The Compensation Committee selected adjusted EPS and adjusted sales as the financial measures on which to assess the company’s performance for purposes of funding the cash bonus pool for 2015. Each half of the year was measured independently for cash bonus purposes to recognize that the first half of the year represented the combination of Baxter and Baxalta results, while the second half of the year, for continuing Baxter employees, represented Baxter results only. The table below shows the relative weight assigned to each measure during 2015:

First Half Second Half
   Adjusted EPS   50%         75%   
Adjusted Sales 50% 25%

Greater emphasis was placed on adjusted EPS for the second half of the year given the company’s increased focus on improving profitability after completion of the spin-off.

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Since each financial measure was met, the cash bonus pool was funded at two times the base salary for each executive officer covered by the bonus pool (other than the Chief Executive Officer, for whom the bonus pool was funded at two times his or her target cash bonus) with negative discretion applied as described below.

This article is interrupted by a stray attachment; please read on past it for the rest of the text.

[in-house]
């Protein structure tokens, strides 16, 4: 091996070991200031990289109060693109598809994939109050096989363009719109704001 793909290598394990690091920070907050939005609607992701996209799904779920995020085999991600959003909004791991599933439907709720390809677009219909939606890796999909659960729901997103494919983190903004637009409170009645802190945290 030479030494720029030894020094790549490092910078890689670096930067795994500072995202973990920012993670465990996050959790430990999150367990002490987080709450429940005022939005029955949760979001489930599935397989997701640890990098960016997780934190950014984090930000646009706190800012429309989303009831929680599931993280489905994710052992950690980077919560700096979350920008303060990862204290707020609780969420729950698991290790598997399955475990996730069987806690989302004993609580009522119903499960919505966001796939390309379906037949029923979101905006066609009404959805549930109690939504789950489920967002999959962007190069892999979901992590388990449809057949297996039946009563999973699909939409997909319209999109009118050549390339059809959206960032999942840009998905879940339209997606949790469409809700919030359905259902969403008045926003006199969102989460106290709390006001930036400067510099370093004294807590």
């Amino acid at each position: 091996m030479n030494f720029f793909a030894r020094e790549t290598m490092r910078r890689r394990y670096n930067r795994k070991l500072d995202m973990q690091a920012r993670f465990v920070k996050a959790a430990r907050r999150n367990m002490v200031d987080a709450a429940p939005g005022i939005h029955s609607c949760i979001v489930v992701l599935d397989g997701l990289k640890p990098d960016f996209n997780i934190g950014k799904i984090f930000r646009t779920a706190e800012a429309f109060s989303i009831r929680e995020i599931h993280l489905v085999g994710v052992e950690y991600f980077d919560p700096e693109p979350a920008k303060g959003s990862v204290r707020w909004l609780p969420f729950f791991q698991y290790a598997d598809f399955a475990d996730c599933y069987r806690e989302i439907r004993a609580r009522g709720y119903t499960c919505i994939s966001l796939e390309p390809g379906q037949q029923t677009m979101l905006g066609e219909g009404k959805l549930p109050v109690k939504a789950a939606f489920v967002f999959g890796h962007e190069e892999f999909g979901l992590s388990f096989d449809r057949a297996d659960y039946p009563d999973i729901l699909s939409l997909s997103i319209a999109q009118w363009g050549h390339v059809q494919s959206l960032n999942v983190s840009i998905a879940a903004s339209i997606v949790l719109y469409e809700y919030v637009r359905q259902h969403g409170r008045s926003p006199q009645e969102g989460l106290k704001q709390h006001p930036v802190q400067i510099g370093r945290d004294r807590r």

The Compensation Committee selected adjusted EPS and adjusted sales as financial metrics for the 2015 cash bonus plan as they are of immediate interest to stockholders and are the primary measures as to which Baxter regularly provides guidance to the market. The table below provides adjusted EPS and adjusted sales targets for 2015, 2014 and 2013 as well as actual results. The table also provides target and adjusted operating cash flow for 2014 and 2013, as operating cash flow was used in the calculation of the annual bonus funding in 2014 and 2013. The 2013 target and actual results exclude the impact of post-acquisition results for Gambro AB (Gambro), which was acquired in September 2013 and now constitutes a portion of Baxter’s Renal business.